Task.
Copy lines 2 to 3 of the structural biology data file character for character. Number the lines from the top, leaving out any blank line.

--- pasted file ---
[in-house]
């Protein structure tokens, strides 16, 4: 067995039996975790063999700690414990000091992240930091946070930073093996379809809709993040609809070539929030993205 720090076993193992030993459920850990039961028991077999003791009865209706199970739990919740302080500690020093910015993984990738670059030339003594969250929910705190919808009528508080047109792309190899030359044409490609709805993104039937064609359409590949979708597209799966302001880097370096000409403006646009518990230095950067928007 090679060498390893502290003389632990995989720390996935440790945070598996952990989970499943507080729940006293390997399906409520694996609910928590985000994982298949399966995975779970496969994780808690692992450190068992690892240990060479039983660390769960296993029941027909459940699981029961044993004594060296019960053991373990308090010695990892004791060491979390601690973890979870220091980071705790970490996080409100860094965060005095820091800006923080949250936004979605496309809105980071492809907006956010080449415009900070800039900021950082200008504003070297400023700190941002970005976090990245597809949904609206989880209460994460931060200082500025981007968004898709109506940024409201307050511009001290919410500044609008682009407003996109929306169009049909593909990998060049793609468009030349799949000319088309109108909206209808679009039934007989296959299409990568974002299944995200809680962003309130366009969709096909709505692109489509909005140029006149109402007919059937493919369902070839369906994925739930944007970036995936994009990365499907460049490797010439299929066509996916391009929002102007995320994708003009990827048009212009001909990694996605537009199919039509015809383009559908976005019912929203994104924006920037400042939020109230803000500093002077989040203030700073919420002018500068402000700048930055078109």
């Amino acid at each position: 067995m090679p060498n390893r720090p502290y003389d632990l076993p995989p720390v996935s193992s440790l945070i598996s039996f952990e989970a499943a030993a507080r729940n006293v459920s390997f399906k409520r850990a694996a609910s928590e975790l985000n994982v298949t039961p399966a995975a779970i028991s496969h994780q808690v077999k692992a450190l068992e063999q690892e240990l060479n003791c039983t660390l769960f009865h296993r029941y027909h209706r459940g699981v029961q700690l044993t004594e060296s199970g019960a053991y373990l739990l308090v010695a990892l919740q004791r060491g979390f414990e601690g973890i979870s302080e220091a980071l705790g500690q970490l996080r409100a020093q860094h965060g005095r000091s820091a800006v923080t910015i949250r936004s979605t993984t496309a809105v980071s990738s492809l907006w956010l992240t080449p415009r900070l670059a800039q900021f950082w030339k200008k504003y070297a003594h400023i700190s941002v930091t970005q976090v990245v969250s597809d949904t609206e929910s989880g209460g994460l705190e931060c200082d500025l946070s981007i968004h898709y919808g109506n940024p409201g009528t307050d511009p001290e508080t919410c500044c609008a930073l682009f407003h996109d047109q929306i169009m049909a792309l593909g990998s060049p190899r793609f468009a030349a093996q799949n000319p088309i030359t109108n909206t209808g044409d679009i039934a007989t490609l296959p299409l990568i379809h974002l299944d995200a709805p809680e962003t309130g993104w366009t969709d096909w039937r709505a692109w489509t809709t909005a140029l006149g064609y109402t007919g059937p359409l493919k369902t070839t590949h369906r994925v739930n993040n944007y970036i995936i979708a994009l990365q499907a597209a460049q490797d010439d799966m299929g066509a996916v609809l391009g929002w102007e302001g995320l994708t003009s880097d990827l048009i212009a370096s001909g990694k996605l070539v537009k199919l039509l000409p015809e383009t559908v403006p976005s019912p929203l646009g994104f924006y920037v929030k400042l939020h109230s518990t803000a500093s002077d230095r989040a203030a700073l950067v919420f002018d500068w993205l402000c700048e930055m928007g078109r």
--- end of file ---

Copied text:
């Protein structure tokens, strides 16, 4: 067995039996975790063999700690414990000091992240930091946070930073093996379809809709993040609809070539929030993205 720090076993193992030993459920850990039961028991077999003791009865209706199970739990919740302080500690020093910015993984990738670059030339003594969250929910705190919808009528508080047109792309190899030359044409490609709805993104039937064609359409590949979708597209799966302001880097370096000409403006646009518990230095950067928007 090679060498390893502290003389632990995989720390996935440790945070598996952990989970499943507080729940006293390997399906409520694996609910928590985000994982298949399966995975779970496969994780808690692992450190068992690892240990060479039983660390769960296993029941027909459940699981029961044993004594060296019960053991373990308090010695990892004791060491979390601690973890979870220091980071705790970490996080409100860094965060005095820091800006923080949250936004979605496309809105980071492809907006956010080449415009900070800039900021950082200008504003070297400023700190941002970005976090990245597809949904609206989880209460994460931060200082500025981007968004898709109506940024409201307050511009001290919410500044609008682009407003996109929306169009049909593909990998060049793609468009030349799949000319088309109108909206209808679009039934007989296959299409990568974002299944995200809680962003309130366009969709096909709505692109489509909005140029006149109402007919059937493919369902070839369906994925739930944007970036995936994009990365499907460049490797010439299929066509996916391009929002102007995320994708003009990827048009212009001909990694996605537009199919039509015809383009559908976005019912929203994104924006920037400042939020109230803000500093002077989040203030700073919420002018500068402000700048930055078109």
């Amino acid at each position: 067995m090679p060498n390893r720090p502290y003389d632990l076993p995989p720390v996935s193992s440790l945070i598996s039996f952990e989970a499943a030993a507080r729940n006293v459920s390997f399906k409520r850990a694996a609910s928590e975790l985000n994982v298949t039961p399966a995975a779970i028991s496969h994780q808690v077999k692992a450190l068992e063999q690892e240990l060479n003791c039983t660390l769960f009865h296993r029941y027909h209706r459940g699981v029961q700690l044993t004594e060296s199970g019960a053991y373990l739990l308090v010695a990892l919740q004791r060491g979390f414990e601690g973890i979870s302080e220091a980071l705790g500690q970490l996080r409100a020093q860094h965060g005095r000091s820091a800006v923080t910015i949250r936004s979605t993984t496309a809105v980071s990738s492809l907006w956010l992240t080449p415009r900070l670059a800039q900021f950082w030339k200008k504003y070297a003594h400023i700190s941002v930091t970005q976090v990245v969250s597809d949904t609206e929910s989880g209460g994460l705190e931060c200082d500025l946070s981007i968004h898709y919808g109506n940024p409201g009528t307050d511009p001290e508080t919410c500044c609008a930073l682009f407003h996109d047109q929306i169009m049909a792309l593909g990998s060049p190899r793609f468009a030349a093996q799949n000319p088309i030359t109108n909206t209808g044409d679009i039934a007989t490609l296959p299409l990568i379809h974002l299944d995200a709805p809680e962003t309130g993104w366009t969709d096909w039937r709505a692109w489509t809709t909005a140029l006149g064609y109402t007919g059937p359409l493919k369902t070839t590949h369906r994925v739930n993040n944007y970036i995936i979708a994009l990365q499907a597209a460049q490797d010439d799966m299929g066509a996916v609809l391009g929002w102007e302001g995320l994708t003009s880097d990827l048009i212009a370096s001909g990694k996605l070539v537009k199919l039509l000409p015809e383009t559908v403006p976005s019912p929203l646009g994104f924006y920037v929030k400042l939020h109230s518990t803000a500093s002077d230095r989040a203030a700073l950067v919420f002018d500068w993205l402000c700048e930055m928007g078109r």